Germany has affirmed its preparedness to assist Ghana to improve its railway system by signing a Memorandum of Understanding (MoU) with the government of Ghana in Accra.
The leader of a delegation from Germany, Dr Otto Weisheu, who is also a member of the management board of the Bureau of Economic and Political Affairs of the Federal Republic of Germany, signed on behalf of his government, while Ghana's Minister of Harbours and Railways, Professor. Christopher Ameyaw-Akumfi, signed for Ghana.
Present at the meeting were Ghana's Ambassador to Germany, Mr Grant Ohemeng Kesse, the Vice President/Regional Director of Africa Mobility Network Logistics DB Iinternational of Germany, Dr Emile Muvunyi, officials from the German Embassy in Ghana, the Ministry of Harbours and Railways, the Ghana Railways Company and the Ghana Maritime Authority (GMA).
The MoU will pave the way for the German Railways Company (Deutsche Balm AG) to begin feasibility studies and cost calculation and determine steps to be taken for the realisation of the modernisation on the railway system in Ghana.
In August, this year, the German Railways Company expressed interest in assisting Ghana to improve on and modernise its railway system and Dr Weisheu, at that time, led a delegation to break the news to President John Agyekum Kufuor who was on a two-day visit to Germany.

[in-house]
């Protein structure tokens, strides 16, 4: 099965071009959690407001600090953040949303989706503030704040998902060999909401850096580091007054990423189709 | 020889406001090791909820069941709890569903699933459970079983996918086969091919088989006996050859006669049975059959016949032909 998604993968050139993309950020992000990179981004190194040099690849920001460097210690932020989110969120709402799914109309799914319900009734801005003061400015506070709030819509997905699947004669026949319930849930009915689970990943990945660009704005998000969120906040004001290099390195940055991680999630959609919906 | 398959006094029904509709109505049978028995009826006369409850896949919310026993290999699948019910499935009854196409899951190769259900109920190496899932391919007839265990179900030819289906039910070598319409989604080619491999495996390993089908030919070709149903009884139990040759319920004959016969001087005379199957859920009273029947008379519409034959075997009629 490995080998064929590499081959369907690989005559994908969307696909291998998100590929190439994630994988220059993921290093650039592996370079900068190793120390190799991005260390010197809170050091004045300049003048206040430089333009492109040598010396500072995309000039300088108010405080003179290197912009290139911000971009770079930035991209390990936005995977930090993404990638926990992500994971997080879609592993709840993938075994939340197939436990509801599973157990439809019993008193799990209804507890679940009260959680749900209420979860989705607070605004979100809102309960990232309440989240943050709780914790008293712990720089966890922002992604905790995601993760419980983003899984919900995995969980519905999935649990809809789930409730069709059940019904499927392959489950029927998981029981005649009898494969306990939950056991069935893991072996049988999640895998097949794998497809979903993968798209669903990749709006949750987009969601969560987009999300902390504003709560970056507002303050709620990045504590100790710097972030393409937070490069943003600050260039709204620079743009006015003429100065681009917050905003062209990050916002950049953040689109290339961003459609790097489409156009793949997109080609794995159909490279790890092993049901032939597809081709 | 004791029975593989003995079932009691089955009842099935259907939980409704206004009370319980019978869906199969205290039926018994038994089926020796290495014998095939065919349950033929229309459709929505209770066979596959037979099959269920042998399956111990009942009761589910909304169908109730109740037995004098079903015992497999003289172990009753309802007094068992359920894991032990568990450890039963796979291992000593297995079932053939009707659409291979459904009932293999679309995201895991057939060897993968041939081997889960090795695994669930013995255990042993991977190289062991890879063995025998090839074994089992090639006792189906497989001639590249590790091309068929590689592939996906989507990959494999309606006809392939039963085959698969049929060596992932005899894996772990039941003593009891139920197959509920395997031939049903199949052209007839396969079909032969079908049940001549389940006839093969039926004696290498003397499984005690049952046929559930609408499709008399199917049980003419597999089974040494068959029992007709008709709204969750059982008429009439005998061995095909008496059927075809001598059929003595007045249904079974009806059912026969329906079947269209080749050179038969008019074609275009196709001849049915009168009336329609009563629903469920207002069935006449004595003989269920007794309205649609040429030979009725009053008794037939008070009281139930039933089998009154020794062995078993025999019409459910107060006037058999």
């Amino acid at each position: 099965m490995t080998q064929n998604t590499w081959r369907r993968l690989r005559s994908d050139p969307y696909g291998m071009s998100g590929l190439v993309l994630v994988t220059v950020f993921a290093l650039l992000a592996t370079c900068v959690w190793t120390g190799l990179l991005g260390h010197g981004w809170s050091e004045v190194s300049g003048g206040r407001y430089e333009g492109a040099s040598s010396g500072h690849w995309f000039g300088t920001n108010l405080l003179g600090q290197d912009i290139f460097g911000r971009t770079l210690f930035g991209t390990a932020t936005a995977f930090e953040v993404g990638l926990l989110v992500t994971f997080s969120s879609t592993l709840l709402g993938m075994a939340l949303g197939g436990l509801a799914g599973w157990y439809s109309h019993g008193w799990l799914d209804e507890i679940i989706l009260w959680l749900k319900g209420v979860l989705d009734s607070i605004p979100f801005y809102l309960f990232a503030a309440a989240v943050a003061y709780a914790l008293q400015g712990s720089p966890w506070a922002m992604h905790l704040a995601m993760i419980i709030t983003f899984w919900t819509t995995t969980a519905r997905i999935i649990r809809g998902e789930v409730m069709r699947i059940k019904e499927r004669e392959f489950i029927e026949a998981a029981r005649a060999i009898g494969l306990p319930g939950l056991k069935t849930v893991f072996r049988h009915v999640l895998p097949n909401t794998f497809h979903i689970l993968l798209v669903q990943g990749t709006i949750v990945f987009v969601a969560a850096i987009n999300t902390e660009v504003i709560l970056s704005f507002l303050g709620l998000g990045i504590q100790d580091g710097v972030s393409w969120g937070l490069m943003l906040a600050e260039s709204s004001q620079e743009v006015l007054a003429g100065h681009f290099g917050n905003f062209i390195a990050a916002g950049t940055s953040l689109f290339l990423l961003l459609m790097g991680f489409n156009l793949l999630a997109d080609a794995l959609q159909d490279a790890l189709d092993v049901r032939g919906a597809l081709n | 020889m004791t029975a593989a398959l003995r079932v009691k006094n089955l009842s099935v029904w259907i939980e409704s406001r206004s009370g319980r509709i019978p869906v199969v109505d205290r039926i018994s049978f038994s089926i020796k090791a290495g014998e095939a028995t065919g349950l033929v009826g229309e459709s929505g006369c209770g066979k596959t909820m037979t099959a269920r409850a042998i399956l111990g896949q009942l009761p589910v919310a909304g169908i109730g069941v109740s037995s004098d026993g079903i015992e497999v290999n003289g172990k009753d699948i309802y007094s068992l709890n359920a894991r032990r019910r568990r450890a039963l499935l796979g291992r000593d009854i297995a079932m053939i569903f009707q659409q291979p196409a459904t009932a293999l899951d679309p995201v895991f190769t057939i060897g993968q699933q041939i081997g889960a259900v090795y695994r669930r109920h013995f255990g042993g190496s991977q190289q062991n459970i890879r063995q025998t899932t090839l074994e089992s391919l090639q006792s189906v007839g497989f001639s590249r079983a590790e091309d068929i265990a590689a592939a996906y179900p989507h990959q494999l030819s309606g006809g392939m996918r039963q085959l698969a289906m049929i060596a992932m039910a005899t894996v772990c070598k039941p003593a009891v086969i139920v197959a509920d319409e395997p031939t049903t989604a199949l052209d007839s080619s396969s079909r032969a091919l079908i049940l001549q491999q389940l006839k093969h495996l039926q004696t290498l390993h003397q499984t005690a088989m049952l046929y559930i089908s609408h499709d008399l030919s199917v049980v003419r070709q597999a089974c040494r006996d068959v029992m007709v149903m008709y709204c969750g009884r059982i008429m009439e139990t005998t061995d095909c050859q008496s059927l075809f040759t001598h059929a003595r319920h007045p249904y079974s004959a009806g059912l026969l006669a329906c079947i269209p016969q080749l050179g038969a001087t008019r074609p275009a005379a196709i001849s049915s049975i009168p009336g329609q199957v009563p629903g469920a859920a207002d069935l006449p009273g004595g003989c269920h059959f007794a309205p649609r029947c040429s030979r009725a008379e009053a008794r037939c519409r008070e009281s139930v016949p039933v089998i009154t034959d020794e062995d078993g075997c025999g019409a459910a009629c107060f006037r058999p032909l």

The offer of help came barely 24 hours after the German Chancellor, Angela Merkel, had pledged, during bilateral talks with President Kufuor, to encourage more investment flows from her country •to Ghana.
At the signing ceremony in Accra on Tuesday, Prof. Ameyaw-Akumfi said there was every indication to believe that unlike previous agreements, the latest MoU with the government of Germany would yield positive results.
He said the government had, since it took over power in 2001, tried to get investors to help in the railway sector, adding that the government would be happy to begin the project before leaving office in January 2009.
He expressed his appreciation to the German government for accepting to come to assist Ghana and stated that improvement on the railway system would help lessen the transportation problems facing some Ghanaians.
For his part, Dr Weisheu said Germany appreciated the importance Ghana attached to rail transport and was, therefore, willing to help in that direction.
He announced that the German Railways Company was determined to come in with the needed technical expertise and funding and expressed the hope that when the project was implemented, it would help link many areas of the country where natural resources and agricultural produce abound.